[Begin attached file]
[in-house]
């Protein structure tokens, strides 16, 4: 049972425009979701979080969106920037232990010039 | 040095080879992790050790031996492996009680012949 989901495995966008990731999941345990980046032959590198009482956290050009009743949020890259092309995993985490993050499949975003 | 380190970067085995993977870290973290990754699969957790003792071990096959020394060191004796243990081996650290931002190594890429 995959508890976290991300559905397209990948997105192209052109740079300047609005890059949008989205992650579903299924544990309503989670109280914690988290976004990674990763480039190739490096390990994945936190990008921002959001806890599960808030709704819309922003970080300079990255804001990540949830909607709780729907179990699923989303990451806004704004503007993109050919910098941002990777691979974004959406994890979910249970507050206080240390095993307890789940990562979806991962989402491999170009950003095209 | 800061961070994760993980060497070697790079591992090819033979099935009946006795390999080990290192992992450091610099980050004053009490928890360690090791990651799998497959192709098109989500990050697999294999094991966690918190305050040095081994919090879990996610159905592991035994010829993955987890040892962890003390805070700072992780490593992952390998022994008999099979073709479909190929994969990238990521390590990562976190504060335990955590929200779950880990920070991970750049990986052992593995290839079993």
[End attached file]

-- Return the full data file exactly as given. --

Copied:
[in-house]
């Protein structure tokens, strides 16, 4: 049972425009979701979080969106920037232990010039 | 040095080879992790050790031996492996009680012949 989901495995966008990731999941345990980046032959590198009482956290050009009743949020890259092309995993985490993050499949975003 | 380190970067085995993977870290973290990754699969957790003792071990096959020394060191004796243990081996650290931002190594890429 995959508890976290991300559905397209990948997105192209052109740079300047609005890059949008989205992650579903299924544990309503989670109280914690988290976004990674990763480039190739490096390990994945936190990008921002959001806890599960808030709704819309922003970080300079990255804001990540949830909607709780729907179990699923989303990451806004704004503007993109050919910098941002990777691979974004959406994890979910249970507050206080240390095993307890789940990562979806991962989402491999170009950003095209 | 800061961070994760993980060497070697790079591992090819033979099935009946006795390999080990290192992992450091610099980050004053009490928890360690090791990651799998497959192709098109989500990050697999294999094991966690918190305050040095081994919090879990996610159905592991035994010829993955987890040892962890003390805070700072992780490593992952390998022994008999099979073709479909190929994969990238990521390590990562976190504060335990955590929200779950880990920070991970750049990986052992593995290839079993």